• Waste not, want not

    Recycling is not only crucial in that it protects the environment, it’s also a great opportunity for job creation.

    Waste not, want not

    The National Waste Management Strategy aims to see all South African households in major centres separating household waste for recycling by 2016.

    However, a survey conducted a few years ago by the CSIR indicates that most households do not know how or what to recycle, or where to dispose of their recyclables.

    Another CSIR study revealed that as much as 25% of municipal waste generated in South Africa comprises main-line recyclables such as glass, paper, tins and plastics. The disposal of these compromises the lifespan of the landfills, many of which are running out of space.

    Mpact is a leading manufacturer of paper and plastics packaging in Southern Africa, with the paper business comprising three divisions: recycling, paper manufacturing, and corrugated and converted paper products.

    Mpact Recycling MD John Hunt says: ‘Mpact Recycling creates a demand for recycled material that enables recycling where it might not otherwise have been possible. The result is a mutually beneficial relationship that benefits the environment and leads to the creation of small to medium enterprises.’

    The company collects around 450 000 tons of recovered paper each year, and the recovered fibre is supplied to its paper mills for processing into recycled-based cartonboard and containerboard – for sale to South Africa’s packaging industry.

    Hunt is adamant that everyone should be sorting household, school and office waste into paper, plastic, glass, cans and other.

    ‘This can easily be done by having different coloured or marked containers and by sorting each day as these items are discarded,’ he says. Paper consumed in homes, schools and offices represents the biggest opportunity to grow paper recycling in South Africa.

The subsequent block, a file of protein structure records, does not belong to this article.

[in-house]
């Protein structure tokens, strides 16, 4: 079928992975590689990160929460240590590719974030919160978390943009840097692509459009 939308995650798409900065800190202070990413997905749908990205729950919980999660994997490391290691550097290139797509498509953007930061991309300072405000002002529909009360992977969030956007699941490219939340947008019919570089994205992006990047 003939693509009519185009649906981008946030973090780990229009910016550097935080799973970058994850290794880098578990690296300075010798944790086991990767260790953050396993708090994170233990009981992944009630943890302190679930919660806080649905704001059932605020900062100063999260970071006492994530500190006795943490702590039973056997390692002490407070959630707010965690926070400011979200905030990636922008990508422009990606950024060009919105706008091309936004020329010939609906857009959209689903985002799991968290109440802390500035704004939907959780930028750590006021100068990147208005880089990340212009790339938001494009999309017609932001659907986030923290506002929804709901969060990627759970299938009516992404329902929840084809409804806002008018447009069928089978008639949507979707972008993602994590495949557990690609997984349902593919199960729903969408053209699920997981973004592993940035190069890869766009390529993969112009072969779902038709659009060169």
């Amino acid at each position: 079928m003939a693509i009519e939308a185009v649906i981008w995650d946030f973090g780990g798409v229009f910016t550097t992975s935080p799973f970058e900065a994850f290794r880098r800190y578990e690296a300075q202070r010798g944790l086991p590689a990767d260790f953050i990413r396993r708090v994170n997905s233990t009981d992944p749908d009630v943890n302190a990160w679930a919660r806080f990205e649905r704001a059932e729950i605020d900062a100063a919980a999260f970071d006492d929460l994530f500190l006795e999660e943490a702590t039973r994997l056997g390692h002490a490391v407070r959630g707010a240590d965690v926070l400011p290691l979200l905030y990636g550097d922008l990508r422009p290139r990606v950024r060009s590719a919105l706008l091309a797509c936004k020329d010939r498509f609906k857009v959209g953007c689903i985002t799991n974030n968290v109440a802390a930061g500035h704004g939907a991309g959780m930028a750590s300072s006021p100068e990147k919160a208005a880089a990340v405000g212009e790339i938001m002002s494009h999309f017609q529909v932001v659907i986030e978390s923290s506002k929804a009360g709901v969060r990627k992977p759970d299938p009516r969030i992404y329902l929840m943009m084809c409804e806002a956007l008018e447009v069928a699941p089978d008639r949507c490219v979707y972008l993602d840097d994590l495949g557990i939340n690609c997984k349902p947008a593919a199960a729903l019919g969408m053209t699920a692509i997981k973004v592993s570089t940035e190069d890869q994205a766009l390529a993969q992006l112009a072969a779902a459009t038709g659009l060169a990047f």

The country’s official glass recycling rate is 40.9%, which means that close to 41% of all waste glass that could potentially be recycled annually is being recovered. It is primarily because of the efforts, investment and infrastructure put in place by glass manufacturers, the Glass Recycling Company and glass collectors that these figures are this high.

    According to Bruce Williams, group recycling manager for Consol Glass, South Africa’s largest glass manufacturer, the company purchases approximately 240 000 tons of waste glass per year. ‘Of that, we are able to use about 200 000 tons in our furnaces. The rest is discarded, at a cost, as it is unsuitable and risky,’ he says.

    ‘What used to be regarded as “waste” can be turned into a resource and reintroduced into the economy’

    Despite this, Williams believes the country could be doing a lot better when it comes to recycling, regardless of the material in question. ‘There is no official or enforced recycling in South Africa, and currently it is purely voluntary. If you’re not in the business of recycling, or doing it for a living, you have to make the effort yourself to recycle. Also, there is little-to-no infrastructure,’ he says.

    ‘We need kerb-side collection and separation at source [household and business levels]. There are two waste streams: waste for landfill and recyclable waste. Once separation at source becomes the norm, it will change the face of recycling for all recyclables. But this is only going to happen when recycling is legislated and enforced.’

    ‘Currently, only 10% of waste in South Africa is recycled,’ says Stacey Davidson, director at the Recycling and Economic Development Initiative of South Africa (Redisa).

     ‘As the population grows, so the increase of waste generated highlights the inadequate nature of existing waste-management services, leading to an increasingly polluted environment. The onus is on leaders to address systemic structural changes that can boost investment, and create an environment in which business and entrepreneurs can thrive.

    ‘One of the ways we can fast-track this process is by creating “circular economies”. On a planet of finite resources, the circular economy is not optional – it is inevitable. Its implementation will provide world economies with unprecedented opportunities, through the creation of reverse logistics networks, new processes and new industries using the recovered resources.